For some time now the very largest installations—typically music applications with multi-gigabyte libraries—involve the insertion of annoyingly large number of DVD discs. When this was just one or two it wasn’t so bothersome, but Logic Studio has eight, and Native Instruments’ Komplete 7 has twelve! Optical discs are also a relatively slow format for delivering data but what really grates is the need to attend the installation, to sit there throughout the entire process inserting each disc in turn. Luckily there is an alternative method for speeding up the installation process, which removes the need to insert each disk on demand.
A disk image is defined as "a single file containing the complete contents and structure representing a data storage medium or device" (thank you, Wikipedia!) and this method involves the creation of a disk image for each physical disk, and the storage of that image on an external hard drive. With hard drive space now relatively cheap, why not create a partition on an external drive and use it for storing large installers and disk images? Use Mac OS X’s Disk Utility to create them as follows:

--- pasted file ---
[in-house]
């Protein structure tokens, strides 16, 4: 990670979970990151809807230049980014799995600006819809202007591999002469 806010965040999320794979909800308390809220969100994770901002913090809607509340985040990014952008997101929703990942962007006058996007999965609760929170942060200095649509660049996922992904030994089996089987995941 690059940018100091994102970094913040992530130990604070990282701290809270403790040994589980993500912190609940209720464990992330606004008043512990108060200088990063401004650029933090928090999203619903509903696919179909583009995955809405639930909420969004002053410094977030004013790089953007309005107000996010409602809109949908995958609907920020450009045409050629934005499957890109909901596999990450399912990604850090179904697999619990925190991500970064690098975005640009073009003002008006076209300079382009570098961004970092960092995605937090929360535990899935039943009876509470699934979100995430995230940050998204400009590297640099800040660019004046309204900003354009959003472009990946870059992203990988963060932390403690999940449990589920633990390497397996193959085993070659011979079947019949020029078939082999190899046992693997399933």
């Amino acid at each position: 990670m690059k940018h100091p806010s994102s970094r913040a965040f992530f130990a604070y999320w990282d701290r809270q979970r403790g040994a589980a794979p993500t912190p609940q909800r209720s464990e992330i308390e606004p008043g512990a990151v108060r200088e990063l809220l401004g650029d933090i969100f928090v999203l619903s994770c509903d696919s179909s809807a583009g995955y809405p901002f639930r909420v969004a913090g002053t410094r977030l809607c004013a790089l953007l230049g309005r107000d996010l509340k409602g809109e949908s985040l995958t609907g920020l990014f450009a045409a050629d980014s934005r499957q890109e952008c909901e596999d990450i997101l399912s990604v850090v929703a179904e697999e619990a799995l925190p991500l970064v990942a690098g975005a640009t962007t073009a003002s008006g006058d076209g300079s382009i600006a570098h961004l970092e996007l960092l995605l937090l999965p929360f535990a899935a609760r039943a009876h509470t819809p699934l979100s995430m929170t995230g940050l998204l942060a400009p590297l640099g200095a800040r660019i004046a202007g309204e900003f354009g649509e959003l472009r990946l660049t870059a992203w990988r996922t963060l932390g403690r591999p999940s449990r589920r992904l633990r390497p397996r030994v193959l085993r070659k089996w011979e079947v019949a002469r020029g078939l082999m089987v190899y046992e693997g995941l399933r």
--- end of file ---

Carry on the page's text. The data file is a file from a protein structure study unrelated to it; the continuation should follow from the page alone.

Creating a Disk Image
Select the destination for the disk image you are about to create and change the image format to ‘read only’; encryption should be left set as ‘none’. Click ‘Save’
Save the disk image as ‘read only’ and unencrypted
Repeat the above process for all remaining disks required for the installation.
The next time you need to install that piece of software you will need to perform the following steps:
Skip the verification process to save time
Once the disks disk images are mounted, double-click the first of the series and proceed with the installation process as you normally would.
Every installer disk mounted and ready to go
What happens next is where your precious time is saved! Each time the installation process requires the next disk it will automatically find it, as it is already mounted on your system. What this means is firstly, that you can leave the entire process unattended. Secondly, as data transfer is much quicker from a hard drive than from an optical drive, the process is much faster.
A recent installation of Komplete using this method and an Iomega FireWire 800 external hard drive took just under 29 minutes (by DVD it is usually getting on for three hours). And the best bit of all? During this time I did something more useful than sitting and waiting to insert the next installation disc!